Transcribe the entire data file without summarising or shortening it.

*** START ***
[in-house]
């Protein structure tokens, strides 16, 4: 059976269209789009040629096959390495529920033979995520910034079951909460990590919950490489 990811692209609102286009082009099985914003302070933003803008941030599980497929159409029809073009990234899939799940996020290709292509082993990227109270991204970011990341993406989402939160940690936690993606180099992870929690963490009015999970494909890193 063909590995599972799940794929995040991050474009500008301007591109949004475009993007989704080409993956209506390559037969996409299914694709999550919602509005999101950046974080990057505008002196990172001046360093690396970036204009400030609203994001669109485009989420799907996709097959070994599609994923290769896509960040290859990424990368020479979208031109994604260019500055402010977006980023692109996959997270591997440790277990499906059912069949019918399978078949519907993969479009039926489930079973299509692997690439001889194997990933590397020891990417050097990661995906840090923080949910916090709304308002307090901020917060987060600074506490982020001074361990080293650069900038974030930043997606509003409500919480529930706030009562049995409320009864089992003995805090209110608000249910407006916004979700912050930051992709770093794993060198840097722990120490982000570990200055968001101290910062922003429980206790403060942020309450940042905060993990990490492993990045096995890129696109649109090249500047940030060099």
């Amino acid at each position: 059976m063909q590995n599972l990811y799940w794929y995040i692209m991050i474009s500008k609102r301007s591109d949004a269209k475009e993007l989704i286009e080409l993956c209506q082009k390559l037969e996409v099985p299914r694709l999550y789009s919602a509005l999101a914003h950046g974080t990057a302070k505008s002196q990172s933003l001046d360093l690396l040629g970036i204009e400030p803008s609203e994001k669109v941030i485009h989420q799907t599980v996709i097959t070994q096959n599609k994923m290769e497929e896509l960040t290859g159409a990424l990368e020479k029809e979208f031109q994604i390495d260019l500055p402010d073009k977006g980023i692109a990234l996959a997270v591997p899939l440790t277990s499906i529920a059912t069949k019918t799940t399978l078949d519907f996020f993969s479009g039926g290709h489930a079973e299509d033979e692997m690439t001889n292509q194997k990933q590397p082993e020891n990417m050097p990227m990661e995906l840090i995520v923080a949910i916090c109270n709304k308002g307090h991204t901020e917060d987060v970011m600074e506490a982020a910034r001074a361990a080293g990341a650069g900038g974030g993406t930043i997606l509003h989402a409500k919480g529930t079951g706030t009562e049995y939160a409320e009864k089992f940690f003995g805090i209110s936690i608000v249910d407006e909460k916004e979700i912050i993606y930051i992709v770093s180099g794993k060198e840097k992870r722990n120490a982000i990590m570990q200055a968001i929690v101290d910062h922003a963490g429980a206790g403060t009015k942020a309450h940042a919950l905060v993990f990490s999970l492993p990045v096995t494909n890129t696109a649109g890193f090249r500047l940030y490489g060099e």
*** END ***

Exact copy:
[in-house]
């Protein structure tokens, strides 16, 4: 059976269209789009040629096959390495529920033979995520910034079951909460990590919950490489 990811692209609102286009082009099985914003302070933003803008941030599980497929159409029809073009990234899939799940996020290709292509082993990227109270991204970011990341993406989402939160940690936690993606180099992870929690963490009015999970494909890193 063909590995599972799940794929995040991050474009500008301007591109949004475009993007989704080409993956209506390559037969996409299914694709999550919602509005999101950046974080990057505008002196990172001046360093690396970036204009400030609203994001669109485009989420799907996709097959070994599609994923290769896509960040290859990424990368020479979208031109994604260019500055402010977006980023692109996959997270591997440790277990499906059912069949019918399978078949519907993969479009039926489930079973299509692997690439001889194997990933590397020891990417050097990661995906840090923080949910916090709304308002307090901020917060987060600074506490982020001074361990080293650069900038974030930043997606509003409500919480529930706030009562049995409320009864089992003995805090209110608000249910407006916004979700912050930051992709770093794993060198840097722990120490982000570990200055968001101290910062922003429980206790403060942020309450940042905060993990990490492993990045096995890129696109649109090249500047940030060099």
């Amino acid at each position: 059976m063909q590995n599972l990811y799940w794929y995040i692209m991050i474009s500008k609102r301007s591109d949004a269209k475009e993007l989704i286009e080409l993956c209506q082009k390559l037969e996409v099985p299914r694709l999550y789009s919602a509005l999101a914003h950046g974080t990057a302070k505008s002196q990172s933003l001046d360093l690396l040629g970036i204009e400030p803008s609203e994001k669109v941030i485009h989420q799907t599980v996709i097959t070994q096959n599609k994923m290769e497929e896509l960040t290859g159409a990424l990368e020479k029809e979208f031109q994604i390495d260019l500055p402010d073009k977006g980023i692109a990234l996959a997270v591997p899939l440790t277990s499906i529920a059912t069949k019918t799940t399978l078949d519907f996020f993969s479009g039926g290709h489930a079973e299509d033979e692997m690439t001889n292509q194997k990933q590397p082993e020891n990417m050097p990227m990661e995906l840090i995520v923080a949910i916090c109270n709304k308002g307090h991204t901020e917060d987060v970011m600074e506490a982020a910034r001074a361990a080293g990341a650069g900038g974030g993406t930043i997606l509003h989402a409500k919480g529930t079951g706030t009562e049995y939160a409320e009864k089992f940690f003995g805090i209110s936690i608000v249910d407006e909460k916004e979700i912050i993606y930051i992709v770093s180099g794993k060198e840097k992870r722990n120490a982000i990590m570990q200055a968001i929690v101290d910062h922003a963490g429980a206790g403060t009015k942020a309450h940042a919950l905060v993990f990490s999970l492993p990045v096995t494909n890129t696109a649109g890193f090249r500047l940030y490489g060099e």